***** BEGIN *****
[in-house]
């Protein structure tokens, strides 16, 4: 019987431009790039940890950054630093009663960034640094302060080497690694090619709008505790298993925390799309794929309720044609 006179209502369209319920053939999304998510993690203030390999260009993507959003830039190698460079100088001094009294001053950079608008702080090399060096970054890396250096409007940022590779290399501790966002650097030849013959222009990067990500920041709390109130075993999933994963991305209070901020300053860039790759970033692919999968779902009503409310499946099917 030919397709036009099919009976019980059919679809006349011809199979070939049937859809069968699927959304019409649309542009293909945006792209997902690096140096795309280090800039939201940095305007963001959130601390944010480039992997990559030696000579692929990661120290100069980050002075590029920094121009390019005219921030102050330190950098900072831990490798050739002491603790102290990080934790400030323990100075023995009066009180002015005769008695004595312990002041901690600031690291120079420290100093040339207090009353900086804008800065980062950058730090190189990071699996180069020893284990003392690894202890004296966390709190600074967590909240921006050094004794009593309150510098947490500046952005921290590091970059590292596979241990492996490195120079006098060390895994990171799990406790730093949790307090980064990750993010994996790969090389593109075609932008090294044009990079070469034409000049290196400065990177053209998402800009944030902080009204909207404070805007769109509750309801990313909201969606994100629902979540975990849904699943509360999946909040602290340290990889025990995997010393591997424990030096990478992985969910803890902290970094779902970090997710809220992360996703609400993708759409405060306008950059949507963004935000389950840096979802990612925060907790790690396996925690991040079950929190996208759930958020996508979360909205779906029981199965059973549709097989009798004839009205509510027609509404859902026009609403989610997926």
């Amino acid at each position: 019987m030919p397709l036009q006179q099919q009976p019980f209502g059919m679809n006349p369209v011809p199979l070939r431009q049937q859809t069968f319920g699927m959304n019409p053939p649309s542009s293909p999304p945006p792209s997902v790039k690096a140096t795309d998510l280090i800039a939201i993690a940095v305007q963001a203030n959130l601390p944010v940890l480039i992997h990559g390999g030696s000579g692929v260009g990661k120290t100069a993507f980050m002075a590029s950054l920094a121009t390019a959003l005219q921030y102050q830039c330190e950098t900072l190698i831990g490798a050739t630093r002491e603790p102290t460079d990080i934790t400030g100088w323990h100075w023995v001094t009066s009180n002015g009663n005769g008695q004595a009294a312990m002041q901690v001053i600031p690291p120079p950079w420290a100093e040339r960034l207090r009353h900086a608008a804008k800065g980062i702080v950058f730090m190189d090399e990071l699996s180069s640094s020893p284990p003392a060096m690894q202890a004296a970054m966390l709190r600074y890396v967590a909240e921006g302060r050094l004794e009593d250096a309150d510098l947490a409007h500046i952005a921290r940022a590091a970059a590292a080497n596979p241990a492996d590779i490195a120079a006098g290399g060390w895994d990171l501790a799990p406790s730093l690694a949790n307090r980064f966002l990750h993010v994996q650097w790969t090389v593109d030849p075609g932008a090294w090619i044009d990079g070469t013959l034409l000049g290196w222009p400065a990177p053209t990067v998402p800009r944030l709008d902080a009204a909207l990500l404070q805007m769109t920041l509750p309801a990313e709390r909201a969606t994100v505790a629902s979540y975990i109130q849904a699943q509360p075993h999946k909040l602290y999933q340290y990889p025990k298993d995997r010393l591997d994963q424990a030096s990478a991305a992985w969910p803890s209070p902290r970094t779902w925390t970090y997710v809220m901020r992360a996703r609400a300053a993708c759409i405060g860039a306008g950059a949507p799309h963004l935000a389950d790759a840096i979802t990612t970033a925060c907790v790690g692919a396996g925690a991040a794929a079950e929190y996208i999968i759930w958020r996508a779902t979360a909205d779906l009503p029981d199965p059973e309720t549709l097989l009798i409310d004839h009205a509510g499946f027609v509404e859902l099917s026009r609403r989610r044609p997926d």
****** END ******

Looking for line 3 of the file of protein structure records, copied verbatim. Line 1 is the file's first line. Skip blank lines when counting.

């Amino acid at each position: 019987m030919p397709l036009q006179q099919q009976p019980f209502g059919m679809n006349p369209v011809p199979l070939r431009q049937q859809t069968f319920g699927m959304n019409p053939p649309s542009s293909p999304p945006p792209s997902v790039k690096a140096t795309d998510l280090i800039a939201i993690a940095v305007q963001a203030n959130l601390p944010v940890l480039i992997h990559g390999g030696s000579g692929v260009g990661k120290t100069a993507f980050m002075a590029s950054l920094a121009t390019a959003l005219q921030y102050q830039c330190e950098t900072l190698i831990g490798a050739t630093r002491e603790p102290t460079d990080i934790t400030g100088w323990h100075w023995v001094t009066s009180n002015g009663n005769g008695q004595a009294a312990m002041q901690v001053i600031p690291p120079p950079w420290a100093e040339r960034l207090r009353h900086a608008a804008k800065g980062i702080v950058f730090m190189d090399e990071l699996s180069s640094s020893p284990p003392a060096m690894q202890a004296a970054m966390l709190r600074y890396v967590a909240e921006g302060r050094l004794e009593d250096a309150d510098l947490a409007h500046i952005a921290r940022a590091a970059a590292a080497n596979p241990a492996d590779i490195a120079a006098g290399g060390w895994d990171l501790a799990p406790s730093l690694a949790n307090r980064f966002l990750h993010v994996q650097w790969t090389v593109d030849p075609g932008a090294w090619i044009d990079g070469t013959l034409l000049g290196w222009p400065a990177p053209t990067v998402p800009r944030l709008d902080a009204a909207l990500l404070q805007m769109t920041l509750p309801a990313e709390r909201a969606t994100v505790a629902s979540y975990i109130q849904a699943q509360p075993h999946k909040l602290y999933q340290y990889p025990k298993d995997r010393l591997d994963q424990a030096s990478a991305a992985w969910p803890s209070p902290r970094t779902w925390t970090y997710v809220m901020r992360a996703r609400a300053a993708c759409i405060g860039a306008g950059a949507p799309h963004l935000a389950d790759a840096i979802t990612t970033a925060c907790v790690g692919a396996g925690a991040a794929a079950e929190y996208i999968i759930w958020r996508a779902t979360a909205d779906l009503p029981d199965p059973e309720t549709l097989l009798i409310d004839h009205a509510g499946f027609v509404e859902l099917s026009r609403r989610r044609p997926d």